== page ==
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ALEXANDER MERENSKY BUILT A CITY OF REFUGE

[Merensky House, Botshabelo Mission]


Alexander Merensky was raised at times by his extended family and at others in the Schindler Orphanage in Berlin. Under the ministry of an ardent pastor and hymnwriter, Gustav Knak, who was deeply interested in orphans and missions, the young Merensky decided to become a missionary. He was accepted by the Berlin Mission Society which trained him for three years for mission work. Included in his training were nursing and surgery.

Merensky and coworker Heinrich Grützner sailed for South Africa in 1858. Merensky was just twenty-one years old. Owing to African hostility, the two missionaries were forced to move from place to place. In 1863, Merensky was working at the second mission station he had founded in Africa when he married Marie Liers. The following year, forced again to move, Merensky opened his third mission station. However, persecution of African Christians soon followed.

One rainy night, a frightened convert hurried to Merensky with news that Chief Sekukhune had dispatched warriors to attack the mission. At that moment Marie went into labor. With warriors howling around the station, she gave birth to a daughter. Under cover of darkness, the newly-increased family fled, crossing a rising river just before it became impassable. Merensky bought a farm with his own money where, along with Grützner, he founded a fourth mission station and settled there with 130 refugee converts.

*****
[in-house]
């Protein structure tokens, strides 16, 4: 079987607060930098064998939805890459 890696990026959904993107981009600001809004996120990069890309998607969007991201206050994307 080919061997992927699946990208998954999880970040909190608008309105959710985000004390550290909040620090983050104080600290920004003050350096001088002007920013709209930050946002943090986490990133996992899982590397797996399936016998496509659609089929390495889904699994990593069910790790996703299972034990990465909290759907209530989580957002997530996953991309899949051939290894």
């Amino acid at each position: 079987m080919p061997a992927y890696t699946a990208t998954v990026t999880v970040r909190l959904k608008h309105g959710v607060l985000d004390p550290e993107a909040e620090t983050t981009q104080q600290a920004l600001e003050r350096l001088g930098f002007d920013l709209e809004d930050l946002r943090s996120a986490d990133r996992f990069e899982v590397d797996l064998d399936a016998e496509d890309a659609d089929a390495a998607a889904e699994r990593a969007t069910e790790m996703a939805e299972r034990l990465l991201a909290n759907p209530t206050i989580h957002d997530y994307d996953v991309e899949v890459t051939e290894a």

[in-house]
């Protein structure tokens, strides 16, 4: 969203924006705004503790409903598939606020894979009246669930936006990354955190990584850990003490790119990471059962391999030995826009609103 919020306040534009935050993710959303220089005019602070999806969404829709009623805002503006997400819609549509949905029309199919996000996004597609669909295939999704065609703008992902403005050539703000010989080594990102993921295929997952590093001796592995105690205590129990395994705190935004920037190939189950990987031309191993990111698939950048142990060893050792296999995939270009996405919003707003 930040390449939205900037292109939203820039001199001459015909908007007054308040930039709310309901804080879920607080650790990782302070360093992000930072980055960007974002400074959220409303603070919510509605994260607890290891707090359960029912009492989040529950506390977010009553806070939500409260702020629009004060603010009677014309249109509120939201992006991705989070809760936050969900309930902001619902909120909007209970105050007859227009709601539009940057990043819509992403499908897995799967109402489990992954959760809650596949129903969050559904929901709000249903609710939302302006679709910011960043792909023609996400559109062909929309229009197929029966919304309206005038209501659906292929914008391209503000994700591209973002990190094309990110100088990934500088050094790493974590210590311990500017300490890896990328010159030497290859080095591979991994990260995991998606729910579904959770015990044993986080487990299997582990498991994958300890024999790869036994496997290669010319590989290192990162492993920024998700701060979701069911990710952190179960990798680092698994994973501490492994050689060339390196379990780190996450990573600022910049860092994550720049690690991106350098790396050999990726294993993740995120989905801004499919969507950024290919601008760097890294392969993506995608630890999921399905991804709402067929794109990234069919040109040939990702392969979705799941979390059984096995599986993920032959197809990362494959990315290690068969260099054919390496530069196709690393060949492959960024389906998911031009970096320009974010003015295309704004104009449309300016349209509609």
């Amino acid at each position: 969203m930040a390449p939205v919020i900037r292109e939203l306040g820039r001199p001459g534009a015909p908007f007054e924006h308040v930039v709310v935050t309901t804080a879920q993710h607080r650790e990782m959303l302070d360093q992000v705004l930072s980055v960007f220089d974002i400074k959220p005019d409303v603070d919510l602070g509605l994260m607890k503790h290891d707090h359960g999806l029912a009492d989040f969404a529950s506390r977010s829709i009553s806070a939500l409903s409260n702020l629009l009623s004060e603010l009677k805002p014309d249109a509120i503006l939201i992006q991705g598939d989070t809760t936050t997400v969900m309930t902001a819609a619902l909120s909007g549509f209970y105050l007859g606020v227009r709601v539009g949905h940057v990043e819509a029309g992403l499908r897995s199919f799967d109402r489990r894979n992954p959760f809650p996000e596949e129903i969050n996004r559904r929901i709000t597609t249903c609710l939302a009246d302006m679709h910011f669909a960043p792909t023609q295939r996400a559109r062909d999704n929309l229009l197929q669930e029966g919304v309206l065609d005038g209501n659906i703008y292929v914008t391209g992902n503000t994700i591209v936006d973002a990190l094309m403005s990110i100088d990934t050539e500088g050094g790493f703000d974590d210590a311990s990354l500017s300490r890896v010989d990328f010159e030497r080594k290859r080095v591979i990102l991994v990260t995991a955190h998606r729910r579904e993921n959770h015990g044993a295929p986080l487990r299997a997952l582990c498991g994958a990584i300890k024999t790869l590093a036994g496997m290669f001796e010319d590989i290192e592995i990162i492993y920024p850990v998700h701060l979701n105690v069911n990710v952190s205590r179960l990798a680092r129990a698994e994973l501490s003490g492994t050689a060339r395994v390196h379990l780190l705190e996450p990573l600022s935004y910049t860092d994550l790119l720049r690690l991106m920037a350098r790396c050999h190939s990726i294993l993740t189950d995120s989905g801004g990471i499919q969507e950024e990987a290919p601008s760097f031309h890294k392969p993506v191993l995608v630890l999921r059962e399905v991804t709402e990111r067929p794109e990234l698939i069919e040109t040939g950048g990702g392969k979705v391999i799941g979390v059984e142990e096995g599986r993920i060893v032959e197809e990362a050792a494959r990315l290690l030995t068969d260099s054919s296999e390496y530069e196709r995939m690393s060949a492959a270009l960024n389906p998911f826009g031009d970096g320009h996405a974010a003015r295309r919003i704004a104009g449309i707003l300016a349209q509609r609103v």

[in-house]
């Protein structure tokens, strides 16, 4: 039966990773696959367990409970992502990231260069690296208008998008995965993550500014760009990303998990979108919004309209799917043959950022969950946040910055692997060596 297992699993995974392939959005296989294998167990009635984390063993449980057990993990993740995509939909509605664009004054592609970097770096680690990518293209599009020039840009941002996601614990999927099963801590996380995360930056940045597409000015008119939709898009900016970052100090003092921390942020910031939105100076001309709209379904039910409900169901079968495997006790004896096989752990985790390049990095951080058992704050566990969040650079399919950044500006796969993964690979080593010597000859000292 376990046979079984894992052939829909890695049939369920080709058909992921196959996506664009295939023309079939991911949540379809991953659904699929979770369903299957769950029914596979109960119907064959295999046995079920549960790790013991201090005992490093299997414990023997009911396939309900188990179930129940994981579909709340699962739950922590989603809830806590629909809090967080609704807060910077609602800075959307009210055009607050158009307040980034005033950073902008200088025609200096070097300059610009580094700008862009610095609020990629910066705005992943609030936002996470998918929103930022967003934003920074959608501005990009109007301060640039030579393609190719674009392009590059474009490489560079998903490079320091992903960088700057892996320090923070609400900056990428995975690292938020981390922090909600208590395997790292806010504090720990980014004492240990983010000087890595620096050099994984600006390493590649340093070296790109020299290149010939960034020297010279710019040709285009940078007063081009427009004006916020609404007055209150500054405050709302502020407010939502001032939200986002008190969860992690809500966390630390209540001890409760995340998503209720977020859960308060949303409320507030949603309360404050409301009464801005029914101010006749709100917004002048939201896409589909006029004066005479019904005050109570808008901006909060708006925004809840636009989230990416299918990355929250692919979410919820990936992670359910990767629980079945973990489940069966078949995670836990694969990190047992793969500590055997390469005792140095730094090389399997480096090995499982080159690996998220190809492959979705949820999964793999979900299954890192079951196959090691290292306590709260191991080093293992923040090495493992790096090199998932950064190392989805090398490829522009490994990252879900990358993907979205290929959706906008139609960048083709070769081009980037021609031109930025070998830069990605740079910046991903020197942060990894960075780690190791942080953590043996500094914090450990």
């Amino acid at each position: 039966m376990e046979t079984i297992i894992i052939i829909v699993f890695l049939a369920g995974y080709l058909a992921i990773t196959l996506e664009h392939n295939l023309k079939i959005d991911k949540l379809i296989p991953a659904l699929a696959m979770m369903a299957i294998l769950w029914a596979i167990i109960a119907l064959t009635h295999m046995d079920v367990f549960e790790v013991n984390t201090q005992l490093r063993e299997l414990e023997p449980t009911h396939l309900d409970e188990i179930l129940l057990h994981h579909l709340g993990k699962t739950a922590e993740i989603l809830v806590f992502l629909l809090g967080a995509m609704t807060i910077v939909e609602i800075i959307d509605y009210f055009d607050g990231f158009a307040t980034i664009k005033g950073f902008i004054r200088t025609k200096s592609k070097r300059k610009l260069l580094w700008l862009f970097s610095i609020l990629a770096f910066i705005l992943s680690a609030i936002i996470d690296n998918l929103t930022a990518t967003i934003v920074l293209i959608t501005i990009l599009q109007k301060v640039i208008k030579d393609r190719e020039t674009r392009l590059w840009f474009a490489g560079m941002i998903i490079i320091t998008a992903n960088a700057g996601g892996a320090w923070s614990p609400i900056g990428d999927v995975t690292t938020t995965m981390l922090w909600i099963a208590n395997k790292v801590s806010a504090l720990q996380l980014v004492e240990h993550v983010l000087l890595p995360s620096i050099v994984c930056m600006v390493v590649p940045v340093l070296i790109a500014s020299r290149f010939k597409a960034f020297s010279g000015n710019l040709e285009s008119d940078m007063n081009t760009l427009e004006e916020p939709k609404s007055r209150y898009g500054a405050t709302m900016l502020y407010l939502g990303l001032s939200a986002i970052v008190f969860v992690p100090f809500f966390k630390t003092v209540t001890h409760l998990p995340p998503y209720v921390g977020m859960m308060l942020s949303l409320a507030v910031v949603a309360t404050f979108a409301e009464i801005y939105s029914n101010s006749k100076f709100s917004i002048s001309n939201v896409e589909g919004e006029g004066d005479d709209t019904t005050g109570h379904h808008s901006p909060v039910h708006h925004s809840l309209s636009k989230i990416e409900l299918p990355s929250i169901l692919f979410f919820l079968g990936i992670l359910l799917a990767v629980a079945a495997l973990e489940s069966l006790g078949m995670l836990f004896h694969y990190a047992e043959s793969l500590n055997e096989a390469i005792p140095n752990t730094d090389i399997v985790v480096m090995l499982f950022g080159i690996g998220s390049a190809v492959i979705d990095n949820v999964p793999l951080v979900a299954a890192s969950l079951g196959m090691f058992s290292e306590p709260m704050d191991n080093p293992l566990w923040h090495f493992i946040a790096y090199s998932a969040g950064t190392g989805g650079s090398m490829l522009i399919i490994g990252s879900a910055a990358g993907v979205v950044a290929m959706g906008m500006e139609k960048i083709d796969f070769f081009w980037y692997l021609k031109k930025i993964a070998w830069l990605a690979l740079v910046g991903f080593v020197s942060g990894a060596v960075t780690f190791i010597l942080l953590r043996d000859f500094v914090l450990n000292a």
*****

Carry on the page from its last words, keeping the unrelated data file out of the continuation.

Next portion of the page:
This mission acquired the name Botshabelo, “City of Refuge.” Under Merensky’s management it became a thriving place. He taught the Africans to make brick. For protection, they built a fort, named Fort Wilhelm after the German Kaiser. (Later it was renamed Fort Merensky and became a tourist attraction.) Merensky and the refugees also developed a school, medical facilities, a grain mill, and a press. Other trades Merensky established were book-binding, wagon-making, cabinet-making, and blacksmithing. Raising its own food, the Christian haven was self-sufficient. At its peak, it supported about 3,000 converts.

As if this work was insufficient, Merensky planted satellite stations, mapped the Transvaal region of South Africa, wrote scientific papers, and authored books on mission work. He and Marie also reared their seven children.

War between the Boers and British impeded the ministry. The British conscripted Merensky for medical work. From field hospitals, he observed the battles of Laing’s Nek, Skuinshoogte, and Majuba Hill. 

Merensky tended to be high-handed with colleagues and for this, and because of British and Boer distrust, he was recalled to Germany in 1882. There he was made inspector of the Berlin Mission. At first he was a strong advocate of German colonialism, but eventually decided it was better to place local churches under local authority. On this day, 22 May 1918, Alexander Merensky died in Berlin.

African Christians occupied Botshabelo into the 1970s when they abandoned the site for other opportunities. Fort Merensky was made a historic landmark. Botshabelo was also in process of receiving historic designation when descendants of the Africans who had lived there as refugees demanded the site under South Africa’s land reform laws, intending to turn it into a pig farm.

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